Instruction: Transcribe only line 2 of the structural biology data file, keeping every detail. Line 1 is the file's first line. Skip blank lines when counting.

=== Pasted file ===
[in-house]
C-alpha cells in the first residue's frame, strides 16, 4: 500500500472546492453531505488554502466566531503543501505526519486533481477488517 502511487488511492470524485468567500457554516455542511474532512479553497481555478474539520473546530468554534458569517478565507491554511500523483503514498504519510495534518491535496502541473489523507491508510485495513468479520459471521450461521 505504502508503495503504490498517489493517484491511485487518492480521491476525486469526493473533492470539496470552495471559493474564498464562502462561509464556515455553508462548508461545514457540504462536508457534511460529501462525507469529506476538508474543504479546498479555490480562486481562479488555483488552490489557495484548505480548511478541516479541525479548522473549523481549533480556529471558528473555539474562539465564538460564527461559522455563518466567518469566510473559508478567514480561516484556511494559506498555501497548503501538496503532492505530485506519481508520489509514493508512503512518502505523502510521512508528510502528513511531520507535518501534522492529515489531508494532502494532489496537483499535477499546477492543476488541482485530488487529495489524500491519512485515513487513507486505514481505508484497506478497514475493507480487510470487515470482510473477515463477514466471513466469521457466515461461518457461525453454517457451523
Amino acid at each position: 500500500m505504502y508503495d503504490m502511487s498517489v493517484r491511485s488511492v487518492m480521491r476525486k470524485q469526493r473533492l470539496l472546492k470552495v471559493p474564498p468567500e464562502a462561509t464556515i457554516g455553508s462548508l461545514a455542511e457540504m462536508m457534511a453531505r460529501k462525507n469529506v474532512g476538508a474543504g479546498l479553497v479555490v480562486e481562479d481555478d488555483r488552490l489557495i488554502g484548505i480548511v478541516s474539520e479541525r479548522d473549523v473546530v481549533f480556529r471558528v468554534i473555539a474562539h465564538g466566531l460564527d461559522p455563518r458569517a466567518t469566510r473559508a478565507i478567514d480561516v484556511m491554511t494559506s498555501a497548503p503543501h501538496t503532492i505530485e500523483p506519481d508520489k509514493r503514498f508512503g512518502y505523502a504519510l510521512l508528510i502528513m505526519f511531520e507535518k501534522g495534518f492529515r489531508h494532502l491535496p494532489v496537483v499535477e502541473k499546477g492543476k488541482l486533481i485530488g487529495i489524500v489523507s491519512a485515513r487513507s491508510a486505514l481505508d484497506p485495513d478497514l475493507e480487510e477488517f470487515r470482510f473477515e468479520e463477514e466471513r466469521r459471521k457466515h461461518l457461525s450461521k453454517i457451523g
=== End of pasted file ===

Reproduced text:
C-alpha cells in the first residue's frame, strides 16, 4: 500500500472546492453531505488554502466566531503543501505526519486533481477488517 502511487488511492470524485468567500457554516455542511474532512479553497481555478474539520473546530468554534458569517478565507491554511500523483503514498504519510495534518491535496502541473489523507491508510485495513468479520459471521450461521 505504502508503495503504490498517489493517484491511485487518492480521491476525486469526493473533492470539496470552495471559493474564498464562502462561509464556515455553508462548508461545514457540504462536508457534511460529501462525507469529506476538508474543504479546498479555490480562486481562479488555483488552490489557495484548505480548511478541516479541525479548522473549523481549533480556529471558528473555539474562539465564538460564527461559522455563518466567518469566510473559508478567514480561516484556511494559506498555501497548503501538496503532492505530485506519481508520489509514493508512503512518502505523502510521512508528510502528513511531520507535518501534522492529515489531508494532502494532489496537483499535477499546477492543476488541482485530488487529495489524500491519512485515513487513507486505514481505508484497506478497514475493507480487510470487515470482510473477515463477514466471513466469521457466515461461518457461525453454517457451523